9 D.L. Whetzel, M.A. McDaniel / Intelligence 34 (2006) cause of national wealth. Their conclusion is not universally accepted. Our analyses do little to resolve the causal directions of relationships between national wealth and the variables we have labeled as predictors. Consider the substantial relationship (R =.91 to.92) between public health and national wealth. Does health increase national wealth (say, by improving worker health and productivity) or does being wealthy cause a nation to spend more on health care? Or is there reciprocal causality? Our data show that expenditures on health are more correlated with national wealth than expenditures on education. Should national policy be changed to favor health over education? Or is national wealth a major antecedent of health more so than education? We do not know the answer to any of these questions. What is sorely needed in this literature is theory development and efforts at causal modeling Increasing national IQ If one accepts the Lynn and Vanhanen (2002) conclusion that IQ causes national wealth, how is a country to improve its national IQ? Since IQ is substantially heritable, the IQ of a nation could be altered by encouraging high IQ individuals to procreate and discouraging low IQ individuals from procreation. For example, although not specifically addressing intelligence, Lykken (2001) has advocated the licensing of parents. However, we suspect that there would be resistance to the regulation of procreation. Although not related to IQ, China's and Vietnam's efforts to regulate procreation have met resistance (Goodkind, 1995; Tien, 1991). Such policies might face greater resistance in countries that value personal rights. Another strategy would be to encourage the immigration of high IQ individuals and discourage the immigration of low IQ individuals. For example, a country could make immigration visas readily available to those with graduate degrees and less available to others. However, with respect to immigration, one country's gain is another's loss Limitations Psychologists are typically cognizant of the accuracy of their variables and routinely report reliability information. For our variables of gross domestic product, democracy, economic freedom, oil production, and public expenditures of health and education, we could locate no documentation addressing their accuracy. We are aware that estimates of gross domestic product purchasing power parity can be imprecise due the difficulty in estimating purchasing power parity since it varies as a function of the goods compared. Inaccuracy in any of these variables could be addressed as psychometric reliability (unbiased random error) or systematic distortions of the data (systematic underestimation or overestimation of data values). We note that any departures from perfect reliability would cause the relationships reported in this paper to be underestimates. What would be more worrisome would be systematic distortions in the data that would spuriously inflate relationships. Although we have no reason to believe that these data are suspect, it would be prudent to know their reliabilities and the extent to which the measures are subject to systematic distortion. 3. Conclusions This paper has shown that Lynn and Vanhanen's (2002) results regarding the relationship between IQ, democracy and economic freedom are robust. The analyses are robust with respect to time period of GDP (1998 vs. 2002) and sources of data for democracy and economic freedom. Most importantly, the current research addresses criticisms concerning the measurement of IQ in purportedly low IQ countries. When we truncated all IQ scores below 90 to equal 90, the relationship between IQ and wealth of nations remained strong and actually increased in magnitude. The strength of the relationship also was increased when fitting a curvilinear model. Regarding the additional variables that we added to the prediction, public on health had a greater contribution to GDP than public on education. Although this paper has documented the robust and strong relationship of IQ with national wealth, the issue of casual direction remains in dispute. Lynn and Vanhanen (2002) argued that intelligence was the cause of national wealth. The crux of their argument rested on the substantial evidence that intelligence is largely determined by genetics. Despite the substantial evidence for the hereditability of intelligence, we are not optimistic that intelligence will be widely accepted as a cause of national wealth. Many scholars and the general public find more comfort in alleged alternative conceptualizations of intelligence, such as practical intelligence and emotional intelligence. Advocates of such alleged constructs make no statements about the genetic contribution to such measures and leave the door open as to the possibility of environmental interventions that might improve one's standing on these alleged alternative intelligences.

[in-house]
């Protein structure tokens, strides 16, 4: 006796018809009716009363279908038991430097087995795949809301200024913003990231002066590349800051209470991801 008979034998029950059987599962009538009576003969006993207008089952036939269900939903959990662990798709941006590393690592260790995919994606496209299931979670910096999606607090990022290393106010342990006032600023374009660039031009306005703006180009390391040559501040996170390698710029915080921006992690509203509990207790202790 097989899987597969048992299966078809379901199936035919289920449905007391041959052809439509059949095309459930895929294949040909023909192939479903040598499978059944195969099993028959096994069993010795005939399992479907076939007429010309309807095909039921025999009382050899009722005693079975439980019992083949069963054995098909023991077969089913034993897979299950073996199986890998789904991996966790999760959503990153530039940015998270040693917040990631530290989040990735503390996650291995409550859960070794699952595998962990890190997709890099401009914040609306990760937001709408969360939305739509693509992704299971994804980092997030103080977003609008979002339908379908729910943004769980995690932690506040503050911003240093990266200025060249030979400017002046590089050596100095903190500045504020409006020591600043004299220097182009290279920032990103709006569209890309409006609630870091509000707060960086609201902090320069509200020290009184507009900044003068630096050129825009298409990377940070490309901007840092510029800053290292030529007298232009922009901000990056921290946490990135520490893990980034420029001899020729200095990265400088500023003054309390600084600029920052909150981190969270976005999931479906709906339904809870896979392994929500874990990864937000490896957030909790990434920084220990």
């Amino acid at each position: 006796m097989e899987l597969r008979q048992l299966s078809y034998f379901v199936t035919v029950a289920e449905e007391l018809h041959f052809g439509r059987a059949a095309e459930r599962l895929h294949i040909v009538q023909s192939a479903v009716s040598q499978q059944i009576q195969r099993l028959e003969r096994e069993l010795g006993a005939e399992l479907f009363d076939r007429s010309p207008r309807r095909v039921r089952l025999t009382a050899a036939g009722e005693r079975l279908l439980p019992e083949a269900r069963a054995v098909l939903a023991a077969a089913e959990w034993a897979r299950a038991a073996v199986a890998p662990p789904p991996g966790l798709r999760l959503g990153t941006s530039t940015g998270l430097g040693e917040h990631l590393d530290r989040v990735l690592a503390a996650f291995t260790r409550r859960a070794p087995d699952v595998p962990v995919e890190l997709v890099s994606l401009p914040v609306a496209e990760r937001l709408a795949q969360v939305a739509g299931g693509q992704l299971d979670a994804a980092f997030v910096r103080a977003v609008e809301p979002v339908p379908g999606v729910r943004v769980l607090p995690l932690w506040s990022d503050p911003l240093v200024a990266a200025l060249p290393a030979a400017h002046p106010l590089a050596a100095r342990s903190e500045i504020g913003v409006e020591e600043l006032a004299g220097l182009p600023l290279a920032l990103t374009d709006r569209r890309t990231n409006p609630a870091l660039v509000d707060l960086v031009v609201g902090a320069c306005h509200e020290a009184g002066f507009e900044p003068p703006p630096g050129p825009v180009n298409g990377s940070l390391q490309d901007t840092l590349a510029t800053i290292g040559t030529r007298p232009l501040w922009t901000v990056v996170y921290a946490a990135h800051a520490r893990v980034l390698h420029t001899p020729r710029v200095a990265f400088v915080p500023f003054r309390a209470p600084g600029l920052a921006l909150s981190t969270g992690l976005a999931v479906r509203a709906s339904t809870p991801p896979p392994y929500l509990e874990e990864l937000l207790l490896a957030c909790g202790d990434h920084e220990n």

10 458 D.L. Whetzel, M.A. McDaniel / Intelligence 34 (2006) The current study also faces a quandary of causal inferences concerning other variables as well as IQ. For example, does increased health cause increases in GDP or do wealthy nations choose to spend more on health or is their mutual causation? These causal questions cannot be answered readily with these data. References Barnett, S. M., & Williams, W. (2004). National intelligence and the emperor's new clothes. Contemporary Psychology, 49, CIA World Factbook (2005). Retrieved September 9, 2005 from Country Indicators for Foreign Policy (2003). Retrieved August 14, 2005 from Gwartney, J., Lawson, R., & Samida, D. (2000). Economic freedom of the world annual report. Canada: The Fraser Institute. Ervik, A. O. (2003). IQ and the wealth of nations. The Economic Journal, 113, Goodkind, D. M. (1995). Vietnam's one-or-two-child policy in action. Population and Development Review, 21, Lykken, D. T. (2001). Parental licensure. American Psychologist, 56, Lynn, R., & Vanhanen, T. (2002). IQ and the wealth of nations. Westport, CT: Praeger. Lynn & Vanhanen (in press). IQ and global inequality. McDaniel, M. A., & Whetzel, D.L. (2004, December). IQ and the wealth of nations: Prediction of GDP not dependent on precise g estimates. Paper presented at the Fifth Annual Conference of the International Society for Intelligence Research. New Orleans. Richards, M. (2002). IQ and the wealth of nations. Intelligence, 30, The Heritage Foundation (2005). Retrieved August 14, 2005 from The Polyarchy Dataset. (2000). Found at the following site: Tien, H. Y. (1991). China's strategic demographic initiative. New York: Praeger. United Nations Educational and Scientific and Cultural Organization (UNESCO) (2003). Retrieved September 9, 2005 from www. nationmaster.com Vanhanen, T. (1997). Prospects of democracy: A study of 172 countries. London: Routledge. Volken, T. (2003). IQ and the wealth of nations: A critique of Richard Linn and Tatu Vanhanen's recent book. European Sociological Review, 19, Wikipedia, The free encyclopedia. (2006). Found at the following site: World Bank, World Development Indicators (2002). Retrieved August 14, 2005 from